Scientists have just made a big new finding about the woolly mammoth, and it could totally change how we think about this ancient animal.
A big new discovery could tell us an astonishing truth about why the woolly mammoths went extinct, and the story paints a truly bizarre end for this ancient giant. Based on a study of their DNA that looked for genetic mutations, it appears the animal had a genetic makeup that was completely messed up just before its demise.
Genetic disease so ravaged the animal that they had lost their sense of smell, they had a shiny coat, and they avoided other mammoths, according to the paper, which was published in PLOS Genetics. This finding is important not just because it could help scientists better understand mammoths, but because it could give clues in helping other species prevent extinction.
Scientists believe that just a few hundred woolly mammoths lived on Wrangel Island in the Arctic Ocean 4,000 years ago, right before its end.
“There is a long history of theoretical work about how genomes might change in small populations. Here we got a rare chance to look at snapshots of genomes ‘before’ and ‘after’ a population decline in a single species,” said Rebekah Rogers, who led the work as a postdoctoral scholar at Berkeley and is now an assistant professor at the University of North Carolina at Charlotte, in a statement on the university’s website. “The results we found were consistent with this theory that had been discussed for decades.”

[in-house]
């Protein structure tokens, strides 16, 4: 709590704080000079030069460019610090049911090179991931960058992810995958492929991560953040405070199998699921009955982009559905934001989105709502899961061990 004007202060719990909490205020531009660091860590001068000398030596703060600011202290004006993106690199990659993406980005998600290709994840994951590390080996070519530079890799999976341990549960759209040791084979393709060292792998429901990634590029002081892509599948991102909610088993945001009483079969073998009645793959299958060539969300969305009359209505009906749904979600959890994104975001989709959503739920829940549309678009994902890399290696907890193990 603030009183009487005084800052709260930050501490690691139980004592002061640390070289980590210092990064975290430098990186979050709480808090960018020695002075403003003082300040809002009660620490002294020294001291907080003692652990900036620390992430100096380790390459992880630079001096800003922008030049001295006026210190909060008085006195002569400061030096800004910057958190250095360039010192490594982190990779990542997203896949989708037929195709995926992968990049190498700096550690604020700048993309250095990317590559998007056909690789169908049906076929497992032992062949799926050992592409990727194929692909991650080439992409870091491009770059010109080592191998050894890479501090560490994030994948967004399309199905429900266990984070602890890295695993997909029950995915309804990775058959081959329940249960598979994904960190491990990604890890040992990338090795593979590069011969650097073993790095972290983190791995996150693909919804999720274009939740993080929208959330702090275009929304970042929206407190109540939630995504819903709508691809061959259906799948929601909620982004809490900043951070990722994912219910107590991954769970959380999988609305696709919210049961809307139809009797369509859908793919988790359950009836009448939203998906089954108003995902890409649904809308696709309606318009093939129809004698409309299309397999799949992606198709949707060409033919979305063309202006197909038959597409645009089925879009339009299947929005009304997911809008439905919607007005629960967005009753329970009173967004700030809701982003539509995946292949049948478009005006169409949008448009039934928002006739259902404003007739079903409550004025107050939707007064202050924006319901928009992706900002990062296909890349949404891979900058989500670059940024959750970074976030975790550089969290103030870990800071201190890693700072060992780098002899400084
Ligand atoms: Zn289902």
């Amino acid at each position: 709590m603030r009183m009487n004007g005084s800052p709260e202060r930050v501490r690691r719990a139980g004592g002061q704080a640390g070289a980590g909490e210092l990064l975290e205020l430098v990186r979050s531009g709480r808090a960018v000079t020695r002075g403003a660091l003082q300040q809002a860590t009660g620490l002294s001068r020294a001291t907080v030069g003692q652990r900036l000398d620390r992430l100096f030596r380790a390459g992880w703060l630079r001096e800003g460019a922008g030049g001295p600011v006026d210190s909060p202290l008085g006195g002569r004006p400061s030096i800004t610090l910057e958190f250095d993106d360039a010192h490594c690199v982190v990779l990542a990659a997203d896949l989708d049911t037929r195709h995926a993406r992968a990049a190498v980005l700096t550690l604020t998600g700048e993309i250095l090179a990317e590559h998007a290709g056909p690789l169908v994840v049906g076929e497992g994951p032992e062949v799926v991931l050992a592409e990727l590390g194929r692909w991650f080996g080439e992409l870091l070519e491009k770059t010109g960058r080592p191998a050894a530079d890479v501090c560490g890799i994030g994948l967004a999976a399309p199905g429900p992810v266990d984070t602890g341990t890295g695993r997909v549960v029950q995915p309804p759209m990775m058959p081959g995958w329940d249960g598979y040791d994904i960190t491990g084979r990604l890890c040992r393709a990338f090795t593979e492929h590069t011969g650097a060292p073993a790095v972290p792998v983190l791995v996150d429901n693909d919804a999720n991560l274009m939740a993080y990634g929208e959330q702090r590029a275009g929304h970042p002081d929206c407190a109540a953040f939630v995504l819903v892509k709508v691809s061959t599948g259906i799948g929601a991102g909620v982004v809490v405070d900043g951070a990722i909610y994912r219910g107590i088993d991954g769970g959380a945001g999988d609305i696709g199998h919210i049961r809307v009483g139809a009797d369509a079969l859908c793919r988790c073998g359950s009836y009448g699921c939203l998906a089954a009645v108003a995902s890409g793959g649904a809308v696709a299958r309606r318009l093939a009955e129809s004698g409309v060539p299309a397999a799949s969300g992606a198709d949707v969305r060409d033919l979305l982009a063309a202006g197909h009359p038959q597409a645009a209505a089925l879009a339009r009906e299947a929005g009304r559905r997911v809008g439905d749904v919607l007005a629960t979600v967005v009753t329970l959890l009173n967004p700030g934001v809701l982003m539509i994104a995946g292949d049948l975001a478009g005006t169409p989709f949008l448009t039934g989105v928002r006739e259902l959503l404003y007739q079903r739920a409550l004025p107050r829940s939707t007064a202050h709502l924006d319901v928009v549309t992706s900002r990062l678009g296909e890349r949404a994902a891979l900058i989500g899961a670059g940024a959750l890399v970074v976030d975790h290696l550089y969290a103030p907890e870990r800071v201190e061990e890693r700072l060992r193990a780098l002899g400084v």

“Woolly mammoths were one of the most common large herbivores in North America, Siberia, and Beringia until a warming climate and human hunters led to their extinction on the mainland about 10,000 years ago,” the statement from PLOS reads. “Small island populations persisted until about 3,700 years ago before the species finally disappeared. Researchers compared existing genomes from a mainland mammoth that dates back to 45,000 years ago, when the animal was plentiful, to one that lived about 4,300 years ago. The recent genome came from a mammoth that had lived in a group of about 300 animals on Wrangel Island in the Arctic Ocean. The analysis showed that the island mammoth had accumulated multiple harmful mutations in its genome, which interfered with gene functions. The animals had lost many olfactory receptors, which detect odors, as well as urinary proteins, which can impact social status and mate choice. The genome also revealed that the island mammoth had specific mutations that likely created an unusual translucent satin coat.”